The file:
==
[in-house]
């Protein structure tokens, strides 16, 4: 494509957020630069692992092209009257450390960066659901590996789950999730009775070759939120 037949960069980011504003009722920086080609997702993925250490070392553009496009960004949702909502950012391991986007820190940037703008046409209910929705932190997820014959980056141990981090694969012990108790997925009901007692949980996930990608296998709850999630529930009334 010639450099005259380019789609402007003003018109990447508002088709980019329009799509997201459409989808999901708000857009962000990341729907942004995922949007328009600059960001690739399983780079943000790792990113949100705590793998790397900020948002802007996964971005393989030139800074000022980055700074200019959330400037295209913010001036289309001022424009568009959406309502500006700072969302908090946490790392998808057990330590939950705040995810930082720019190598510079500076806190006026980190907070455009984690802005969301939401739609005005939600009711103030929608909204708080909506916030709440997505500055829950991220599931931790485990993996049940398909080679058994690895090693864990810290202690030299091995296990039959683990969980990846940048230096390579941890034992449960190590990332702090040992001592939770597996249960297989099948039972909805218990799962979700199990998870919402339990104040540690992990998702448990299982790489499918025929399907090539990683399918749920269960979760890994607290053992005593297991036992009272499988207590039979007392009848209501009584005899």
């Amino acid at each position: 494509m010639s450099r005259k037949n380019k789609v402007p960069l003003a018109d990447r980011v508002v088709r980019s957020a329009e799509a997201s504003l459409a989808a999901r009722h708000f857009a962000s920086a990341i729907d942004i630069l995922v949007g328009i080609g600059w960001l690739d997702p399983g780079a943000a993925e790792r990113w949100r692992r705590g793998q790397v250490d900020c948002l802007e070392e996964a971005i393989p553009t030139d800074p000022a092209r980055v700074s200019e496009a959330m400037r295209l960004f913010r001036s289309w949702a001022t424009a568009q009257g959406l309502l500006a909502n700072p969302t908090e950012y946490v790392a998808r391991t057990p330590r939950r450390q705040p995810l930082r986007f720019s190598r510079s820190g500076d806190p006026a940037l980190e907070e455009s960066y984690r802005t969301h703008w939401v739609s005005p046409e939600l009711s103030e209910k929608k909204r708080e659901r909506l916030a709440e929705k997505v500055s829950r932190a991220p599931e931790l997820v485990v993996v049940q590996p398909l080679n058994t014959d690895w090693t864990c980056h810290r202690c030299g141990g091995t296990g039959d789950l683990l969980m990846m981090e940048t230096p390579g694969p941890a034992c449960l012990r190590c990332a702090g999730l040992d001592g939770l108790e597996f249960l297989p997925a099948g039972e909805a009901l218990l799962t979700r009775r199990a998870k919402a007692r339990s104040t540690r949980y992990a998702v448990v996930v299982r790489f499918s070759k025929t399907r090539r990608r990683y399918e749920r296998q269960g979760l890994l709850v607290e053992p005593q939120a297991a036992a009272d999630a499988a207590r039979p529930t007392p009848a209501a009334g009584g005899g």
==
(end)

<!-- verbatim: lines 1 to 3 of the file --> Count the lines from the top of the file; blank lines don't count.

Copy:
[in-house]
């Protein structure tokens, strides 16, 4: 494509957020630069692992092209009257450390960066659901590996789950999730009775070759939120 037949960069980011504003009722920086080609997702993925250490070392553009496009960004949702909502950012391991986007820190940037703008046409209910929705932190997820014959980056141990981090694969012990108790997925009901007692949980996930990608296998709850999630529930009334 010639450099005259380019789609402007003003018109990447508002088709980019329009799509997201459409989808999901708000857009962000990341729907942004995922949007328009600059960001690739399983780079943000790792990113949100705590793998790397900020948002802007996964971005393989030139800074000022980055700074200019959330400037295209913010001036289309001022424009568009959406309502500006700072969302908090946490790392998808057990330590939950705040995810930082720019190598510079500076806190006026980190907070455009984690802005969301939401739609005005939600009711103030929608909204708080909506916030709440997505500055829950991220599931931790485990993996049940398909080679058994690895090693864990810290202690030299091995296990039959683990969980990846940048230096390579941890034992449960190590990332702090040992001592939770597996249960297989099948039972909805218990799962979700199990998870919402339990104040540690992990998702448990299982790489499918025929399907090539990683399918749920269960979760890994607290053992005593297991036992009272499988207590039979007392009848209501009584005899």
């Amino acid at each position: 494509m010639s450099r005259k037949n380019k789609v402007p960069l003003a018109d990447r980011v508002v088709r980019s957020a329009e799509a997201s504003l459409a989808a999901r009722h708000f857009a962000s920086a990341i729907d942004i630069l995922v949007g328009i080609g600059w960001l690739d997702p399983g780079a943000a993925e790792r990113w949100r692992r705590g793998q790397v250490d900020c948002l802007e070392e996964a971005i393989p553009t030139d800074p000022a092209r980055v700074s200019e496009a959330m400037r295209l960004f913010r001036s289309w949702a001022t424009a568009q009257g959406l309502l500006a909502n700072p969302t908090e950012y946490v790392a998808r391991t057990p330590r939950r450390q705040p995810l930082r986007f720019s190598r510079s820190g500076d806190p006026a940037l980190e907070e455009s960066y984690r802005t969301h703008w939401v739609s005005p046409e939600l009711s103030e209910k929608k909204r708080e659901r909506l916030a709440e929705k997505v500055s829950r932190a991220p599931e931790l997820v485990v993996v049940q590996p398909l080679n058994t014959d690895w090693t864990c980056h810290r202690c030299g141990g091995t296990g039959d789950l683990l969980m990846m981090e940048t230096p390579g694969p941890a034992c449960l012990r190590c990332a702090g999730l040992d001592g939770l108790e597996f249960l297989p997925a099948g039972e909805a009901l218990l799962t979700r009775r199990a998870k919402a007692r339990s104040t540690r949980y992990a998702v448990v996930v299982r790489f499918s070759k025929t399907r090539r990608r990683y399918e749920r296998q269960g979760l890994l709850v607290e053992p005593q939120a297991a036992a009272d999630a499988a207590r039979p529930t007392p009848a209501a009334g009584g005899g």